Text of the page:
Planning and Scheduling
Planning and scheduling are different but united aspects of managing a power station that produces energy. Planning chiefly deals with selecting the appropriate strategies and processes to achieve the objectives of the plant. Scheduling converts the plan for capacity, time, service, cost, and quality into an operational timetable. Together with the plan and budget, the schedule becomes a significant tool for power stations.
Electricity was generated by a nuclear reactor for the first time in 1948 at the X-10 Graphite Reactor in Oak Ridge, Tennessee, which was the first nuclear power station to power a light bulb. In 1954, the world’s first nuclear power station to generate electricity for a power grid, the Obninsk Nuclear Power Plant, started operations in the Soviet Union. The world’s first full-scale power station, Calder Hall in England, opened in 1956.
According to the U.S. Energy Information Administration, “Nuclear power comes from nuclear fission.
Nuclear power plants heat water to produce steam. The steam is used to spin large turbines that generate electricity. Nuclear power plants use the heat produced during nuclear fission to heat water.
In nuclear fission, atoms are split apart to form smaller atoms, releasing energy. Fission takes place inside the reactor of a nuclear power plant. At the center of the reactor is the core, which contains uranium fuel.
The uranium fuel is formed into ceramic pellets.
Each ceramic pellet produces about the same amount of energy as 150 gallons of oil. These energy-rich pellets are stacked end-to-end in 12-foot metal fuel rods. A bundle of fuel rods, some with hundreds of rods, is called a fuel assembly. A reactor core contains many fuel assemblies.
The heat produced during nuclear fission in the reactor core is used to boil water into steam, which turns the blades of a steam turbine. As the turbine blades turn, they drive generators that make electricity.
Nuclear plants cool the steam back into water in a separate structure at the power plant called a cooling tower, or they use water from ponds, rivers, or the ocean. The cooled water is then reused to produce steam.” (Nuclear Explained, 2020, April 16.)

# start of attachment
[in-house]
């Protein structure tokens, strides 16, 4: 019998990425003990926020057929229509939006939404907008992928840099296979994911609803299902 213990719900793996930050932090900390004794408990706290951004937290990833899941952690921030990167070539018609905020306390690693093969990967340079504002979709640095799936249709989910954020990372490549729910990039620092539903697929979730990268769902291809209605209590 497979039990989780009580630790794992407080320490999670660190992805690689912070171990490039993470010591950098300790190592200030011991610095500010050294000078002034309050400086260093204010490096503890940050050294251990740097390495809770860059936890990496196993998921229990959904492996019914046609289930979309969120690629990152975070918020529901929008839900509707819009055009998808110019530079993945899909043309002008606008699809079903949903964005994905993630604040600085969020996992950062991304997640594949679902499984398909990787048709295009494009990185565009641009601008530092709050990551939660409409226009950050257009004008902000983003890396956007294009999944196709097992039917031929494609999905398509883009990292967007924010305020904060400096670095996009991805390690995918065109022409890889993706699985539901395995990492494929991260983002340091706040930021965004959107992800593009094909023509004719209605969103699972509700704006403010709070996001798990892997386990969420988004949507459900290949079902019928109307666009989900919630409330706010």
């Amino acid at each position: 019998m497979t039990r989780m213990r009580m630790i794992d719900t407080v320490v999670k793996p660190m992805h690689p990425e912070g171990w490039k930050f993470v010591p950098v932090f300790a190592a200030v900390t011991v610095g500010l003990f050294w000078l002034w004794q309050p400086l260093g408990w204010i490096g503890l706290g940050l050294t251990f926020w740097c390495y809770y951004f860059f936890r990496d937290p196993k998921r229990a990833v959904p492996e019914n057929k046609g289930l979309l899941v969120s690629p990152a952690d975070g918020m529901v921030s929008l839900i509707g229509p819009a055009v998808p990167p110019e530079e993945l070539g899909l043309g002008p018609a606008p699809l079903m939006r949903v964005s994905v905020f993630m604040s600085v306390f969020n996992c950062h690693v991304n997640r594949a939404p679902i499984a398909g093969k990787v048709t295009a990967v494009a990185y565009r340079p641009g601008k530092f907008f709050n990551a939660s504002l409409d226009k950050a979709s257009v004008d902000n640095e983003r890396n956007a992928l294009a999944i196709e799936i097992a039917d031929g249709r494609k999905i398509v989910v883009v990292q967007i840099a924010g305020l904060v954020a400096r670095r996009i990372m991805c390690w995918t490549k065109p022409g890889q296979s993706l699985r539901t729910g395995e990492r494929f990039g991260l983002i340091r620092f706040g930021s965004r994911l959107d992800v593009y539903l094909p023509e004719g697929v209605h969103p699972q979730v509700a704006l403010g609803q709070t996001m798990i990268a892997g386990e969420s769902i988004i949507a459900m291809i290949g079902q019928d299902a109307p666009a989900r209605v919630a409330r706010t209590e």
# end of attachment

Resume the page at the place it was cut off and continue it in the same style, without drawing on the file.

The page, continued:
Scheduling at 100% Capacity, measuring daily to capacity and Schedule Adherence, effectively engaging with the craft by supervision, and identifying / removing barriers causing Lost Time enabled this client to successfully solve problems they had been struggling with for years.
This nuclear power plant is located in the Midwest of the U.S. and is owned by a larger energy corporation. The reactor is a boiling water reactor design and is one of the largest BWRs in the United States. The client was concerned about the site getting enough of the planned work completed to maintain quality and safety.
During the Discovery phase, we found ineffective scheduling of work as the Maintenance Departments (Electrical, Mechanical, I&C, and FIN) were not fully loaded (craft loaded at 50% daily). As a result of this lowered expectation, Pacing and idle time was observed throughout the Maintenance Departments. There was no sense of urgency as the craft habitually waited for work to come to them as there were no Backup Assignments. Managers and supervisors exhibited a Passive Management Style with overall Proactive Engagement with the craft (coaching, training, setting expectations, effective following up, etc.) at only 11%. They spent 33% of their time Idle, 34% of their time doing Administrative tasks, 17% solving Problems (firefighting), and 5% performing Employee Work.
Conservations with the Supervisors, managers, and craft revealed that there were problems with many of the planned work packages, both content and the way it was scheduled, but no Feedback Loop was in place to communicate these problems to the Planning and Scheduling Department. The craft continued to live and work with these problems as there was no robust Barrier Identification and Resolution Process.